Forward view of M61A2 Vulcan on display in 2017.
Source: MKFI - © Public domain
The M61 Vulcan is an early Cold War era gatling-type autocannon of US origin. It was developed just after World War 2 for use on fighter aircraft. Whereas many European developments moved towards larger calibers, the US opted for a smaller caliber for increased chance to hit.
The M61 is a rotary type autocannon chambered for 20x102mm ammunition. The barrel assembly has six barrels and the weapon is externally powered. The original M61 was fed by linked belts. Linkless feed systems are by far the most common, especially when used on fighter aircraft.
The Vulcan is chambered for 20x102mm ammunition. Aircraft are usually equipped with a mix of API, HEI or SAPHEI ammunition. A DU penetrator is used in the Phalanx system against inbound anti-ship missiles. Cyclic rate of fire is 6.000 rpm. Often a burst controller is fitted on aircraft, with bursts ranging from a handful to 50 rounds.
The M61 Vulcan has been used on most American fighter aircraft since the 1960’s. Additionally the Vulcan is used in gun pods. The Mk 15 Phalanx naval close-in weapon system is armed with the Vulcan. The Vulcan is also used in the air defense role on the M163 self-propelled and M167 towed systems.
First variant of the M61 Vulcan to be introduced. Uses linked ammunition. This variant was soon supplemented and replaced by the M61A1. The links caused too much damage to aircraft when expended or too much stoppages in systems to capture them.
Variant of the M61 for use with a linkless feed system. Often used in a double ended setup where empty cartridges are fed back into the feed system. First used in the F-104C in 1959. This quickly became the most widely used version of the M61 for aircraft use.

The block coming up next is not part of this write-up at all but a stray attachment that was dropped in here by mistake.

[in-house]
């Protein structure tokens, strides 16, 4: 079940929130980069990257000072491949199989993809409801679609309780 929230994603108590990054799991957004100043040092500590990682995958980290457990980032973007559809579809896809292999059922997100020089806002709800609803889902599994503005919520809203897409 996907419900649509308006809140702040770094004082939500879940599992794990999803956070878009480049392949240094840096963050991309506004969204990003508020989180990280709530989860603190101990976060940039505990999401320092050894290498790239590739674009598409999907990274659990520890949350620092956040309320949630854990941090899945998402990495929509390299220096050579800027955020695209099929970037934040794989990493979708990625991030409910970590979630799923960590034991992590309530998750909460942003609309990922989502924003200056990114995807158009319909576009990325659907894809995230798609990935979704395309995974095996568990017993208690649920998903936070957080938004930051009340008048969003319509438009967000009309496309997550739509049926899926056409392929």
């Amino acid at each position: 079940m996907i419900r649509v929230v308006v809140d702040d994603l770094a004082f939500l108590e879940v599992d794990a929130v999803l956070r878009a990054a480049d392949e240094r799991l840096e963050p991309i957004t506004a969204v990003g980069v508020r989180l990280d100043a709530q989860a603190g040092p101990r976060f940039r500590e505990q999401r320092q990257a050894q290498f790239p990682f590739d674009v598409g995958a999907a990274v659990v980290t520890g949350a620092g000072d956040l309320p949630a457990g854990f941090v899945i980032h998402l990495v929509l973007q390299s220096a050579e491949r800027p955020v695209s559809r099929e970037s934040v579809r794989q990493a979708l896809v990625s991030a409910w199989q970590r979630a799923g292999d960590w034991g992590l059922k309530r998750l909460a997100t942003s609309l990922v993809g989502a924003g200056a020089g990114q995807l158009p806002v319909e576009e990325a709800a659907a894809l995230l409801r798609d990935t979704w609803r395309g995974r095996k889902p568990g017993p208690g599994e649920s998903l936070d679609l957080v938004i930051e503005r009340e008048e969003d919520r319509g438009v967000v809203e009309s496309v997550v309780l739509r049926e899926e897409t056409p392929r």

Lightweight version of the M61A1 developed for use on the F-22 Raptor, but also used on other aircraft such as Super Hornet. This features thinner and lighter barrels, which also increase the spin up time of the barrel assembly. Cyclic rate of fire is increased to 6.600 rpm.
Self-powered variant of the M61. Gas is tapped from three of the six barrels to operate the weapon. A starter allows the first round to be chambered and starts rotation of the barrel assembly. The gas operated system adds 4.5 kg of weight, but dispenses of the external power requirement. This variant is used on the SUU-23 gun pod.
Variant of the M61A1 with its linkless feed system for use as an anti-aircraft gun on the self-propelled M163 or towed M167. The cyclic rate of fire is halved to 3.000 rpm. Burst length is selectable and ranges between 10 and 100 rounds. Alternatively it fires in a continuous burst at 1.000 rpm.
American self-propelled anti-aircraft gun. Armed with the M168 variant of the M61A1 Vulcan.
Towed variant of the M163 anti-aircraft gun.
American naval close-in weapon system. Last ditch defense against incoming anti-ship missiles on many American vessels.
Source: Thomas Fedor
Copyright: Public domain
Copyright: Public domain
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